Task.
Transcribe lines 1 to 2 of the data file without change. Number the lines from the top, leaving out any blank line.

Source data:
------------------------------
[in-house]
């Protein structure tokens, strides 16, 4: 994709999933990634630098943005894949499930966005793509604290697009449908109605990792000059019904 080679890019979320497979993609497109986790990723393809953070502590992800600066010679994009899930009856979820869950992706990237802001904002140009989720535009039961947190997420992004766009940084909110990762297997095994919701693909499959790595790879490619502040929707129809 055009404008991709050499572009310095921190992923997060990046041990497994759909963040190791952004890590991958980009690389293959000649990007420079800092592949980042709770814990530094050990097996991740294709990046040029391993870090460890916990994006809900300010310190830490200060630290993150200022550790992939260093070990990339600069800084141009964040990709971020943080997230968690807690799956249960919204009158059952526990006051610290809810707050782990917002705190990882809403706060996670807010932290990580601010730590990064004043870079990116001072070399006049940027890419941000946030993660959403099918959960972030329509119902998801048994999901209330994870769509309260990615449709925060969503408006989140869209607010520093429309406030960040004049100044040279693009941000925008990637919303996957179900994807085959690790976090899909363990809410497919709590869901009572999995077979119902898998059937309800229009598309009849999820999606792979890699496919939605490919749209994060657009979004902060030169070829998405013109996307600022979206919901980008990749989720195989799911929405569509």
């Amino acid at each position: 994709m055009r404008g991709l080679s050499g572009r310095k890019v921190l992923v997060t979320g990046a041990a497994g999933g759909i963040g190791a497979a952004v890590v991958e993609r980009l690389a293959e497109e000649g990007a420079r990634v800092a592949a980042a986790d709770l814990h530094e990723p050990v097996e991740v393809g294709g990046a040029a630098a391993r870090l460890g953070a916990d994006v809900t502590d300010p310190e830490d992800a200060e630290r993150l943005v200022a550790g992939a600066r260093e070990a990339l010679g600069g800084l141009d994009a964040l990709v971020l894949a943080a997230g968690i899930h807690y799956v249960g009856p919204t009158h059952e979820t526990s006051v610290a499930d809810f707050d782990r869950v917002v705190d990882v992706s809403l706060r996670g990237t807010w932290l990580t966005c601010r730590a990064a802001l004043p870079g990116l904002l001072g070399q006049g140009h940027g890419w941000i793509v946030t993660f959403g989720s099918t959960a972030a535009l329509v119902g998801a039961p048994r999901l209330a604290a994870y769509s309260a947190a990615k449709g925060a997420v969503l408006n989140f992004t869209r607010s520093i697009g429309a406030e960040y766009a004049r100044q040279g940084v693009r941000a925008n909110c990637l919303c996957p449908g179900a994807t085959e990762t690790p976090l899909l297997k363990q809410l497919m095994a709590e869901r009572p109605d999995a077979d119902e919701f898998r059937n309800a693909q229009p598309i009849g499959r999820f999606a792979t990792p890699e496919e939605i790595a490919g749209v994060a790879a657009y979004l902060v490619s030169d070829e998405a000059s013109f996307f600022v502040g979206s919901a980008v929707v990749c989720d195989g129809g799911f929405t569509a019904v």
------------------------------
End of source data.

[in-house]
């Protein structure tokens, strides 16, 4: 994709999933990634630098943005894949499930966005793509604290697009449908109605990792000059019904 080679890019979320497979993609497109986790990723393809953070502590992800600066010679994009899930009856979820869950992706990237802001904002140009989720535009039961947190997420992004766009940084909110990762297997095994919701693909499959790595790879490619502040929707129809 055009404008991709050499572009310095921190992923997060990046041990497994759909963040190791952004890590991958980009690389293959000649990007420079800092592949980042709770814990530094050990097996991740294709990046040029391993870090460890916990994006809900300010310190830490200060630290993150200022550790992939260093070990990339600069800084141009964040990709971020943080997230968690807690799956249960919204009158059952526990006051610290809810707050782990917002705190990882809403706060996670807010932290990580601010730590990064004043870079990116001072070399006049940027890419941000946030993660959403099918959960972030329509119902998801048994999901209330994870769509309260990615449709925060969503408006989140869209607010520093429309406030960040004049100044040279693009941000925008990637919303996957179900994807085959690790976090899909363990809410497919709590869901009572999995077979119902898998059937309800229009598309009849999820999606792979890699496919939605490919749209994060657009979004902060030169070829998405013109996307600022979206919901980008990749989720195989799911929405569509």